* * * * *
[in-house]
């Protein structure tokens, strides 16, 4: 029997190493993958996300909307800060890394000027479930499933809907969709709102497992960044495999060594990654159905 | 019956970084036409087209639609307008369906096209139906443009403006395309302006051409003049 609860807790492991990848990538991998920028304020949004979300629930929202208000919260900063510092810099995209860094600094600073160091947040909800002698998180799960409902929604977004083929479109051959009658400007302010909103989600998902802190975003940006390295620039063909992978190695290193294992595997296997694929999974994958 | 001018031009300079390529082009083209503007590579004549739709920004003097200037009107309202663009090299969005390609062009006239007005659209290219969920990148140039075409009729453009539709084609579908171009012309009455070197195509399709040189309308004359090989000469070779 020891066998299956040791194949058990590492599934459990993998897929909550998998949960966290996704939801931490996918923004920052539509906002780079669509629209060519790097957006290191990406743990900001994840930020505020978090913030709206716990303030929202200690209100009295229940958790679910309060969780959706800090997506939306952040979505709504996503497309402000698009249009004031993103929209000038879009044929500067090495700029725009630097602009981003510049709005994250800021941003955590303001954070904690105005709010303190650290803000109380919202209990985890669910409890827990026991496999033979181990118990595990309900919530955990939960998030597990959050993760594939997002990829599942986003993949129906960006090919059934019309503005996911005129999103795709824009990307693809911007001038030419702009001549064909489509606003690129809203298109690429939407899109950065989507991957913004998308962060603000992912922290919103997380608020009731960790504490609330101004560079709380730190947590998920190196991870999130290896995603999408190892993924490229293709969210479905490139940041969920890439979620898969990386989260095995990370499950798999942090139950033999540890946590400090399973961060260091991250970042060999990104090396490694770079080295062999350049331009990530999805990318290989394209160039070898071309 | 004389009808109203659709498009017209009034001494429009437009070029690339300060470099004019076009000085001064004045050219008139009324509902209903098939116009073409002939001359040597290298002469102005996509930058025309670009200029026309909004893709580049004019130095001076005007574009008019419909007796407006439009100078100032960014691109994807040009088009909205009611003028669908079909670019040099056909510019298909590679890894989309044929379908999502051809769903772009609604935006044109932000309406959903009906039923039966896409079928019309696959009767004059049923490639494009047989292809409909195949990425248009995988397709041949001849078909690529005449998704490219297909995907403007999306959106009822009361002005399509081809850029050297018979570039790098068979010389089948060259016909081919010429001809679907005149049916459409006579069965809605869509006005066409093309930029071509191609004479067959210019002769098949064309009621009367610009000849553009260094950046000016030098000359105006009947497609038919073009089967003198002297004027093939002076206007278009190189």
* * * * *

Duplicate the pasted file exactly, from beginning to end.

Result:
[in-house]
């Protein structure tokens, strides 16, 4: 029997190493993958996300909307800060890394000027479930499933809907969709709102497992960044495999060594990654159905 | 019956970084036409087209639609307008369906096209139906443009403006395309302006051409003049 609860807790492991990848990538991998920028304020949004979300629930929202208000919260900063510092810099995209860094600094600073160091947040909800002698998180799960409902929604977004083929479109051959009658400007302010909103989600998902802190975003940006390295620039063909992978190695290193294992595997296997694929999974994958 | 001018031009300079390529082009083209503007590579004549739709920004003097200037009107309202663009090299969005390609062009006239007005659209290219969920990148140039075409009729453009539709084609579908171009012309009455070197195509399709040189309308004359090989000469070779 020891066998299956040791194949058990590492599934459990993998897929909550998998949960966290996704939801931490996918923004920052539509906002780079669509629209060519790097957006290191990406743990900001994840930020505020978090913030709206716990303030929202200690209100009295229940958790679910309060969780959706800090997506939306952040979505709504996503497309402000698009249009004031993103929209000038879009044929500067090495700029725009630097602009981003510049709005994250800021941003955590303001954070904690105005709010303190650290803000109380919202209990985890669910409890827990026991496999033979181990118990595990309900919530955990939960998030597990959050993760594939997002990829599942986003993949129906960006090919059934019309503005996911005129999103795709824009990307693809911007001038030419702009001549064909489509606003690129809203298109690429939407899109950065989507991957913004998308962060603000992912922290919103997380608020009731960790504490609330101004560079709380730190947590998920190196991870999130290896995603999408190892993924490229293709969210479905490139940041969920890439979620898969990386989260095995990370499950798999942090139950033999540890946590400090399973961060260091991250970042060999990104090396490694770079080295062999350049331009990530999805990318290989394209160039070898071309 | 004389009808109203659709498009017209009034001494429009437009070029690339300060470099004019076009000085001064004045050219008139009324509902209903098939116009073409002939001359040597290298002469102005996509930058025309670009200029026309909004893709580049004019130095001076005007574009008019419909007796407006439009100078100032960014691109994807040009088009909205009611003028669908079909670019040099056909510019298909590679890894989309044929379908999502051809769903772009609604935006044109932000309406959903009906039923039966896409079928019309696959009767004059049923490639494009047989292809409909195949990425248009995988397709041949001849078909690529005449998704490219297909995907403007999306959106009822009361002005399509081809850029050297018979570039790098068979010389089948060259016909081919010429001809679907005149049916459409006579069965809605869509006005066409093309930029071509191609004479067959210019002769098949064309009621009367610009000849553009260094950046000016030098000359105006009947497609038919073009089967003198002297004027093939002076206007278009190189």